By Joern Fischer
Studying real-world problems such as sustainability, food security, or even biodiversity loss means you’re dealing with complex systems. Complex systems are characterised by a few features that make them tricky (and interesting) — the whole is more than the sum of the parts (something you might call “emergence”), and things are connected in ways that are not always simple. If you fiddle with one part of the system, this has ramifications for the rest of the system — and those can even feed back to the very thing you thought you had “solved” in the first place.
So what does this mean for doing research on real-world problems? It means you can’t “solve” a given problem without dealing with the “complex system” context. In theory, this answer feels quite satisfying, and people like myself can preach this to others, and tell them they aren’t holistic enough.
Apart from the fact that me being preachy is annoying just in general, in this case, it’s worthwhile to ask the likes of myself — how do you take that general idea (which is obvious and seems fair enough) to reality? Where do you draw the line? How can you study “everything”? Is holistic even possible in research? If so, how can “holism” be achieved?
I think these are tricky questions. Thinking outside the box means you probably think within another one. Expanding your focus in one direction might mean you reduce it in another direction. This means that researchers who study just “one piece of the puzzle” at times have a point. Perhaps it’s silly to think that more should be done.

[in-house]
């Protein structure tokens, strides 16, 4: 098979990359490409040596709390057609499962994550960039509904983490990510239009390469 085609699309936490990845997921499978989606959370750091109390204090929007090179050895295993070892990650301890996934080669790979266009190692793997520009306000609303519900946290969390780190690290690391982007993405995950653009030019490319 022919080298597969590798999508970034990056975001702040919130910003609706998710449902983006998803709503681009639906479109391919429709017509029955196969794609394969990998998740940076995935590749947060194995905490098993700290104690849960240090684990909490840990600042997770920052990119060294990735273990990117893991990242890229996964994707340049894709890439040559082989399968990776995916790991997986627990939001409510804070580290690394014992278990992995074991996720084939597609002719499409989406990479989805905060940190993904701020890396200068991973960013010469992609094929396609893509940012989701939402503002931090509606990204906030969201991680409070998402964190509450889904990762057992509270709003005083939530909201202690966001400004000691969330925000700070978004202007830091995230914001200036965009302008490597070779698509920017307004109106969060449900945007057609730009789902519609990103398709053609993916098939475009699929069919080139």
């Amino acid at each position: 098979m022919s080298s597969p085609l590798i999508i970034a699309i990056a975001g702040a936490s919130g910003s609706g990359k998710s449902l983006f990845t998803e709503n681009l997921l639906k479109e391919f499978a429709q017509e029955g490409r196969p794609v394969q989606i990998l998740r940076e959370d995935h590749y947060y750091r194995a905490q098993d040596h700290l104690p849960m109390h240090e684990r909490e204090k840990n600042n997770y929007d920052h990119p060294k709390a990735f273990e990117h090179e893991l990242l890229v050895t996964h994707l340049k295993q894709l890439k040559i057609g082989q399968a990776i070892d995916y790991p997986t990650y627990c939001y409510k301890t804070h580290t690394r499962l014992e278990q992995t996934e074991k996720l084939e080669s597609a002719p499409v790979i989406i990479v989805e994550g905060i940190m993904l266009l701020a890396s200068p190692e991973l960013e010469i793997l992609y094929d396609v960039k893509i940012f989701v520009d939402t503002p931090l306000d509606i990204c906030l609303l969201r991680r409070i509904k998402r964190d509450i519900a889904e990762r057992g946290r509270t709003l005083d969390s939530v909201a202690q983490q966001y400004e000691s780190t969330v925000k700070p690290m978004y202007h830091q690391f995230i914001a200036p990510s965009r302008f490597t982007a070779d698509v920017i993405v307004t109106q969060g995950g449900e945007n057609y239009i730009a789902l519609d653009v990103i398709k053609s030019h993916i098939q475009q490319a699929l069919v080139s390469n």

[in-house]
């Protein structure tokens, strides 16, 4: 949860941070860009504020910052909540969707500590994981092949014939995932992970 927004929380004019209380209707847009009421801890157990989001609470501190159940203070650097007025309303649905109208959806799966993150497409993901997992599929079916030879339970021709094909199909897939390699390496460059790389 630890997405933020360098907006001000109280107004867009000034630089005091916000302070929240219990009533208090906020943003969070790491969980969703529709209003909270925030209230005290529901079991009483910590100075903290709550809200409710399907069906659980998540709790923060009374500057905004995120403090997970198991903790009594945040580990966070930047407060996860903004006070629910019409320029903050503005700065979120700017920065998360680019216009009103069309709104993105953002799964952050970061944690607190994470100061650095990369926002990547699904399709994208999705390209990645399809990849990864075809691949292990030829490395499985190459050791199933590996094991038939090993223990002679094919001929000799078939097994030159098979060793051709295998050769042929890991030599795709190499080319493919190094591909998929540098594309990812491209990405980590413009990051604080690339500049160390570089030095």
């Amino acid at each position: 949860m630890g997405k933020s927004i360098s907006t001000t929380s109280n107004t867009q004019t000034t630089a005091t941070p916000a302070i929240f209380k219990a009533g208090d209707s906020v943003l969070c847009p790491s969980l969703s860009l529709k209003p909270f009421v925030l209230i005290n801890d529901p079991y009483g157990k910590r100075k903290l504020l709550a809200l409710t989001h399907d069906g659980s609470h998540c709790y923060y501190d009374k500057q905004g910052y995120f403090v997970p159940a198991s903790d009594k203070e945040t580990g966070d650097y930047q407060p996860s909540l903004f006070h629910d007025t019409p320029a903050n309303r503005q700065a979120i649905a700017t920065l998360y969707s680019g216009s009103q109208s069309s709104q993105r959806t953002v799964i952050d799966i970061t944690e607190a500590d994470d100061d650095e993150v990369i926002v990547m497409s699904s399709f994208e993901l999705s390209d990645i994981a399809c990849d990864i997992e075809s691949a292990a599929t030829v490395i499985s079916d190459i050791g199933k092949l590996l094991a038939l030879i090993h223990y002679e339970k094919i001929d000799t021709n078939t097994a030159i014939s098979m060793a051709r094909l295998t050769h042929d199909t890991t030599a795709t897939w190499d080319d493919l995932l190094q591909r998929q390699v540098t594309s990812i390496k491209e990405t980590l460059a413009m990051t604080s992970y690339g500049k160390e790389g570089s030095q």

I don’t feel I can articulate very well why, but after all that, I still think it’s worth trying to be holistic. For the simple reason that not trying definitely won’t work if you’re in a complex system. The fundamental question is: if there is detail (sub-components of your system) and the whole system (however its boundaries are defined), how do you oscillate between the two?
The traditional answer has been that we come up with disciplines, and specialise, and then we understand the bits in isolation — and then all we have to do is put them together. But that kind of reductionism is precisely what does not work in complex systems. The bits are not additive, they interact. For that reason, I think we should try, from the beginning of a research project addressing a real world problem, think about multiple connected issues, and somehow address them simultaneously, including exchange of insights as they emerge. No project will be able to cover the whole system, or at least not if you’re dealing with moderately complex real-world problems. But I think it’s worth trying to advance multiple fronts of knowledge at the same time, so that interconnections become clearer as you go.
The risk of not doing this is that you think you have a solution when you might not. In complex systems, you can’t get “optimal performance” by optimising the parts in isolation.
What does any of this mean for how we should conduct our conservation or sustainability research? What’s the place for disciplinary knowledge when trying to solve real-world problems? Questions, questions, questions …